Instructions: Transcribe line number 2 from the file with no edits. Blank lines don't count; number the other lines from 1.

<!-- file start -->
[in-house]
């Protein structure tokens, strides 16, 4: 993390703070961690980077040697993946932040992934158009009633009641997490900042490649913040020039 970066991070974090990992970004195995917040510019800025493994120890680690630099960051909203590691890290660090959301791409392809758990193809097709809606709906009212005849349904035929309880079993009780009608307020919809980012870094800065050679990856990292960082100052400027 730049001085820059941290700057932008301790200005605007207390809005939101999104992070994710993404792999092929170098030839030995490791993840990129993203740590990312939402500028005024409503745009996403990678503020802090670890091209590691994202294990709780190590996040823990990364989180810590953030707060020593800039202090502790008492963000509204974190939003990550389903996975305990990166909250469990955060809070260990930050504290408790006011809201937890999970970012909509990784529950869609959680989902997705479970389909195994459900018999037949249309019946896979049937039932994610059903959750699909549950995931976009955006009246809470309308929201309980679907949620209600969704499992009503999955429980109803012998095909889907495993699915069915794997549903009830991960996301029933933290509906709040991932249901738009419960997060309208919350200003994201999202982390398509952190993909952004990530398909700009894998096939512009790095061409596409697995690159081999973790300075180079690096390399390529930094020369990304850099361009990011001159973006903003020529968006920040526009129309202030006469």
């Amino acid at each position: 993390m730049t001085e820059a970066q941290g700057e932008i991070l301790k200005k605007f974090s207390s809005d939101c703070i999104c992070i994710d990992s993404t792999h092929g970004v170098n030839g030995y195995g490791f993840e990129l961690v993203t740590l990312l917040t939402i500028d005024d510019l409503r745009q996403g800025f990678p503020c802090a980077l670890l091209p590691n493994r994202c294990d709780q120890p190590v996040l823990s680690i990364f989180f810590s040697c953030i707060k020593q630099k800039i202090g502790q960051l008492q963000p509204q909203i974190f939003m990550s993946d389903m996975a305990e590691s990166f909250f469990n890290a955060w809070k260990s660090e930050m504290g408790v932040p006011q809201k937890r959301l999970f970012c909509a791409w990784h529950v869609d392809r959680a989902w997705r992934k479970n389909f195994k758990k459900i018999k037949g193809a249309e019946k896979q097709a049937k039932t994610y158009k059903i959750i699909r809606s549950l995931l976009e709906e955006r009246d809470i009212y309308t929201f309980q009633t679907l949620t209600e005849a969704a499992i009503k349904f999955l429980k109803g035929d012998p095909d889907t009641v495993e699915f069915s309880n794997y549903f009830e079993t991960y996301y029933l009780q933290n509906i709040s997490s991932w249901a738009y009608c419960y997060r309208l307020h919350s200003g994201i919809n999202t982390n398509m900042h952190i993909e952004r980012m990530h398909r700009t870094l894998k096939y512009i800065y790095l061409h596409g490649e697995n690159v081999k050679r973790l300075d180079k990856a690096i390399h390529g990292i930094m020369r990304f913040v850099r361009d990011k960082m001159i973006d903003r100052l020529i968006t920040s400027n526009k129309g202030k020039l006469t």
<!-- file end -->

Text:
């Protein structure tokens, strides 16, 4: 993390703070961690980077040697993946932040992934158009009633009641997490900042490649913040020039 970066991070974090990992970004195995917040510019800025493994120890680690630099960051909203590691890290660090959301791409392809758990193809097709809606709906009212005849349904035929309880079993009780009608307020919809980012870094800065050679990856990292960082100052400027 730049001085820059941290700057932008301790200005605007207390809005939101999104992070994710993404792999092929170098030839030995490791993840990129993203740590990312939402500028005024409503745009996403990678503020802090670890091209590691994202294990709780190590996040823990990364989180810590953030707060020593800039202090502790008492963000509204974190939003990550389903996975305990990166909250469990955060809070260990930050504290408790006011809201937890999970970012909509990784529950869609959680989902997705479970389909195994459900018999037949249309019946896979049937039932994610059903959750699909549950995931976009955006009246809470309308929201309980679907949620209600969704499992009503999955429980109803012998095909889907495993699915069915794997549903009830991960996301029933933290509906709040991932249901738009419960997060309208919350200003994201999202982390398509952190993909952004990530398909700009894998096939512009790095061409596409697995690159081999973790300075180079690096390399390529930094020369990304850099361009990011001159973006903003020529968006920040526009129309202030006469």